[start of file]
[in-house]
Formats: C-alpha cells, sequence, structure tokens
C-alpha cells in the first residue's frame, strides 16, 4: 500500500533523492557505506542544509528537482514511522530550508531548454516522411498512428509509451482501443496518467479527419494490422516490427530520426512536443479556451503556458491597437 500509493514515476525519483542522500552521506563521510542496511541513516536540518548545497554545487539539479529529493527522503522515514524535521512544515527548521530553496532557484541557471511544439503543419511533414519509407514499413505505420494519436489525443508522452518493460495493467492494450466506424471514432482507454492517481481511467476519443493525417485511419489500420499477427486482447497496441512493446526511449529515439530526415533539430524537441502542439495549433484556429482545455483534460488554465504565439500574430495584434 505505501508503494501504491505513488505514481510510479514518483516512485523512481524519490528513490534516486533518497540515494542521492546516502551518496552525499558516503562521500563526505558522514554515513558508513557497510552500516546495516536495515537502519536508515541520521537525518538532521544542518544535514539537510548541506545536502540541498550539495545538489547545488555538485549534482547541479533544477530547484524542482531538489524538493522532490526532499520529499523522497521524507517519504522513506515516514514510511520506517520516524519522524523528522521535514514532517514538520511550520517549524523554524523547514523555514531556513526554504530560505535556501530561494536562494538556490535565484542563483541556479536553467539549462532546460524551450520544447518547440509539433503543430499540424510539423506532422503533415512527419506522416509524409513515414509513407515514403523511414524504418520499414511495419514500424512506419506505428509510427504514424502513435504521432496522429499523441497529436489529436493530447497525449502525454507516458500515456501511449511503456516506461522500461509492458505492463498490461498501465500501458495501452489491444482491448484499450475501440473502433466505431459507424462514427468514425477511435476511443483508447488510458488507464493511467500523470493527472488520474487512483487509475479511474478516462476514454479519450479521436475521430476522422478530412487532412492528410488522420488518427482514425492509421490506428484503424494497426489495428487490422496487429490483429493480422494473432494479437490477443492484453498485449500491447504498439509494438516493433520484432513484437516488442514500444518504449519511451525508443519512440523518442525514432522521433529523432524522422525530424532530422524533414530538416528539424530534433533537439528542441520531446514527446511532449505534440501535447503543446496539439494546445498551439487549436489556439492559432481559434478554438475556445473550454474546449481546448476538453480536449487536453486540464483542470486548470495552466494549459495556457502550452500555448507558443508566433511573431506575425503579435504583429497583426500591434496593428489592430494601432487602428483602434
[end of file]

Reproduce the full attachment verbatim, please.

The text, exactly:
[in-house]
Formats: C-alpha cells, sequence, structure tokens
C-alpha cells in the first residue's frame, strides 16, 4: 500500500533523492557505506542544509528537482514511522530550508531548454516522411498512428509509451482501443496518467479527419494490422516490427530520426512536443479556451503556458491597437 500509493514515476525519483542522500552521506563521510542496511541513516536540518548545497554545487539539479529529493527522503522515514524535521512544515527548521530553496532557484541557471511544439503543419511533414519509407514499413505505420494519436489525443508522452518493460495493467492494450466506424471514432482507454492517481481511467476519443493525417485511419489500420499477427486482447497496441512493446526511449529515439530526415533539430524537441502542439495549433484556429482545455483534460488554465504565439500574430495584434 505505501508503494501504491505513488505514481510510479514518483516512485523512481524519490528513490534516486533518497540515494542521492546516502551518496552525499558516503562521500563526505558522514554515513558508513557497510552500516546495516536495515537502519536508515541520521537525518538532521544542518544535514539537510548541506545536502540541498550539495545538489547545488555538485549534482547541479533544477530547484524542482531538489524538493522532490526532499520529499523522497521524507517519504522513506515516514514510511520506517520516524519522524523528522521535514514532517514538520511550520517549524523554524523547514523555514531556513526554504530560505535556501530561494536562494538556490535565484542563483541556479536553467539549462532546460524551450520544447518547440509539433503543430499540424510539423506532422503533415512527419506522416509524409513515414509513407515514403523511414524504418520499414511495419514500424512506419506505428509510427504514424502513435504521432496522429499523441497529436489529436493530447497525449502525454507516458500515456501511449511503456516506461522500461509492458505492463498490461498501465500501458495501452489491444482491448484499450475501440473502433466505431459507424462514427468514425477511435476511443483508447488510458488507464493511467500523470493527472488520474487512483487509475479511474478516462476514454479519450479521436475521430476522422478530412487532412492528410488522420488518427482514425492509421490506428484503424494497426489495428487490422496487429490483429493480422494473432494479437490477443492484453498485449500491447504498439509494438516493433520484432513484437516488442514500444518504449519511451525508443519512440523518442525514432522521433529523432524522422525530424532530422524533414530538416528539424530534433533537439528542441520531446514527446511532449505534440501535447503543446496539439494546445498551439487549436489556439492559432481559434478554438475556445473550454474546449481546448476538453480536449487536453486540464483542470486548470495552466494549459495556457502550452500555448507558443508566433511573431506575425503579435504583429497583426500591434496593428489592430494601432487602428483602434